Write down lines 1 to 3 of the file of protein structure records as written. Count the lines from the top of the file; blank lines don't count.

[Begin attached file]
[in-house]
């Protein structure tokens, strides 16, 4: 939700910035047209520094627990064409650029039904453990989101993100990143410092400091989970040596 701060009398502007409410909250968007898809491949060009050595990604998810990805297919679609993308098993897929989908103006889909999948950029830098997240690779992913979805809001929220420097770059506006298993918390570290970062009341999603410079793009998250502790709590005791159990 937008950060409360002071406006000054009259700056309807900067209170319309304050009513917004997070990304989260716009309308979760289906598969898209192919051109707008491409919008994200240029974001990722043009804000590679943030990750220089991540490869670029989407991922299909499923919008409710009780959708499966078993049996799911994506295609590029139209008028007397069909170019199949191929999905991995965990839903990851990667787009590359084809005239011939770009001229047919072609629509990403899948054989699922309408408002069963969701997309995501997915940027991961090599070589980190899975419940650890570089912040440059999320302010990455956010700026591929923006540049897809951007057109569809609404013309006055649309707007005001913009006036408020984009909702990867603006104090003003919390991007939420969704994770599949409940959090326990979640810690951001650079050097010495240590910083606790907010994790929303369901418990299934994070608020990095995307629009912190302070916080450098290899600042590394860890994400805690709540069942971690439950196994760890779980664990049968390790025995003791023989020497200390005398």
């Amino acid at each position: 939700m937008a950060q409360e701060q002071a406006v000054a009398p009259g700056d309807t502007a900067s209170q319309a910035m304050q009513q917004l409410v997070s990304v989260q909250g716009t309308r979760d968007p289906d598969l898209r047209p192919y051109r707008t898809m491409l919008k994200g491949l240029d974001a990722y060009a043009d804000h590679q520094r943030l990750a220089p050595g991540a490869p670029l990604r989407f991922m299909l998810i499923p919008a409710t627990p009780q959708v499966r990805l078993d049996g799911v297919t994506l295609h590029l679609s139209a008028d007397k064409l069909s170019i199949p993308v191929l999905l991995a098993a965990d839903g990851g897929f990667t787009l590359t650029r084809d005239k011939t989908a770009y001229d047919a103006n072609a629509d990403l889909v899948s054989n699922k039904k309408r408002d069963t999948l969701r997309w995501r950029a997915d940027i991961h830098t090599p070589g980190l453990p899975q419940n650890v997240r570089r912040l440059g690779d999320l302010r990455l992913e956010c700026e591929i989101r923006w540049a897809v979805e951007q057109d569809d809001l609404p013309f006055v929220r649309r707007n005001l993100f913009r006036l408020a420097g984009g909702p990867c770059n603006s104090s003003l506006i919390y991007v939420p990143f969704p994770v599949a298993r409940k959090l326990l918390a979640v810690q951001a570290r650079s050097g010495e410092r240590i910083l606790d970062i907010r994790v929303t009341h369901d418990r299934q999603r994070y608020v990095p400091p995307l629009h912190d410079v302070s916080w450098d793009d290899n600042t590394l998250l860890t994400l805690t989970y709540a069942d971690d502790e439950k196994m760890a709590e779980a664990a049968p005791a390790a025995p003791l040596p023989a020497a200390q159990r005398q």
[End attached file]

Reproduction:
[in-house]
């Protein structure tokens, strides 16, 4: 939700910035047209520094627990064409650029039904453990989101993100990143410092400091989970040596 701060009398502007409410909250968007898809491949060009050595990604998810990805297919679609993308098993897929989908103006889909999948950029830098997240690779992913979805809001929220420097770059506006298993918390570290970062009341999603410079793009998250502790709590005791159990 937008950060409360002071406006000054009259700056309807900067209170319309304050009513917004997070990304989260716009309308979760289906598969898209192919051109707008491409919008994200240029974001990722043009804000590679943030990750220089991540490869670029989407991922299909499923919008409710009780959708499966078993049996799911994506295609590029139209008028007397069909170019199949191929999905991995965990839903990851990667787009590359084809005239011939770009001229047919072609629509990403899948054989699922309408408002069963969701997309995501997915940027991961090599070589980190899975419940650890570089912040440059999320302010990455956010700026591929923006540049897809951007057109569809609404013309006055649309707007005001913009006036408020984009909702990867603006104090003003919390991007939420969704994770599949409940959090326990979640810690951001650079050097010495240590910083606790907010994790929303369901418990299934994070608020990095995307629009912190302070916080450098290899600042590394860890994400805690709540069942971690439950196994760890779980664990049968390790025995003791023989020497200390005398």
């Amino acid at each position: 939700m937008a950060q409360e701060q002071a406006v000054a009398p009259g700056d309807t502007a900067s209170q319309a910035m304050q009513q917004l409410v997070s990304v989260q909250g716009t309308r979760d968007p289906d598969l898209r047209p192919y051109r707008t898809m491409l919008k994200g491949l240029d974001a990722y060009a043009d804000h590679q520094r943030l990750a220089p050595g991540a490869p670029l990604r989407f991922m299909l998810i499923p919008a409710t627990p009780q959708v499966r990805l078993d049996g799911v297919t994506l295609h590029l679609s139209a008028d007397k064409l069909s170019i199949p993308v191929l999905l991995a098993a965990d839903g990851g897929f990667t787009l590359t650029r084809d005239k011939t989908a770009y001229d047919a103006n072609a629509d990403l889909v899948s054989n699922k039904k309408r408002d069963t999948l969701r997309w995501r950029a997915d940027i991961h830098t090599p070589g980190l453990p899975q419940n650890v997240r570089r912040l440059g690779d999320l302010r990455l992913e956010c700026e591929i989101r923006w540049a897809v979805e951007q057109d569809d809001l609404p013309f006055v929220r649309r707007n005001l993100f913009r006036l408020a420097g984009g909702p990867c770059n603006s104090s003003l506006i919390y991007v939420p990143f969704p994770v599949a298993r409940k959090l326990l918390a979640v810690q951001a570290r650079s050097g010495e410092r240590i910083l606790d970062i907010r994790v929303t009341h369901d418990r299934q999603r994070y608020v990095p400091p995307l629009h912190d410079v302070s916080w450098d793009d290899n600042t590394l998250l860890t994400l805690t989970y709540a069942d971690d502790e439950k196994m760890a709590e779980a664990a049968p005791a390790a025995p003791l040596p023989a020497a200390q159990r005398q």